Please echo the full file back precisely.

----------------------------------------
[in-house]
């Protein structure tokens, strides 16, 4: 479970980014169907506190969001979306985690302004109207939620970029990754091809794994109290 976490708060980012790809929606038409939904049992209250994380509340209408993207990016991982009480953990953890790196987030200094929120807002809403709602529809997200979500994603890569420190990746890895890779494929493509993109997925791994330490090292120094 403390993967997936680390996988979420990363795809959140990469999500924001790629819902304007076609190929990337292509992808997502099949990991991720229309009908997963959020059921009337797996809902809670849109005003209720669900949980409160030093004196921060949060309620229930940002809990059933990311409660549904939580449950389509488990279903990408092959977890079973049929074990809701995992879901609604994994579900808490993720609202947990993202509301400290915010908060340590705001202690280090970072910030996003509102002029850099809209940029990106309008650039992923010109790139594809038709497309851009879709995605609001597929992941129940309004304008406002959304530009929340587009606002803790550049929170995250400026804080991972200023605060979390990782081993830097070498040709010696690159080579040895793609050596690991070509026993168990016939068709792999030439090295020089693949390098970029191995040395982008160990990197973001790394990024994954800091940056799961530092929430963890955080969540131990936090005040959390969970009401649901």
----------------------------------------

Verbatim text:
[in-house]
């Protein structure tokens, strides 16, 4: 479970980014169907506190969001979306985690302004109207939620970029990754091809794994109290 976490708060980012790809929606038409939904049992209250994380509340209408993207990016991982009480953990953890790196987030200094929120807002809403709602529809997200979500994603890569420190990746890895890779494929493509993109997925791994330490090292120094 403390993967997936680390996988979420990363795809959140990469999500924001790629819902304007076609190929990337292509992808997502099949990991991720229309009908997963959020059921009337797996809902809670849109005003209720669900949980409160030093004196921060949060309620229930940002809990059933990311409660549904939580449950389509488990279903990408092959977890079973049929074990809701995992879901609604994994579900808490993720609202947990993202509301400290915010908060340590705001202690280090970072910030996003509102002029850099809209940029990106309008650039992923010109790139594809038709497309851009879709995605609001597929992941129940309004304008406002959304530009929340587009606002803790550049929170995250400026804080991972200023605060979390990782081993830097070498040709010696690159080579040895793609050596690991070509026993168990016939068709792999030439090295020089693949390098970029191995040395982008160990990197973001790394990024994954800091940056799961530092929430963890955080969540131990936090005040959390969970009401649901």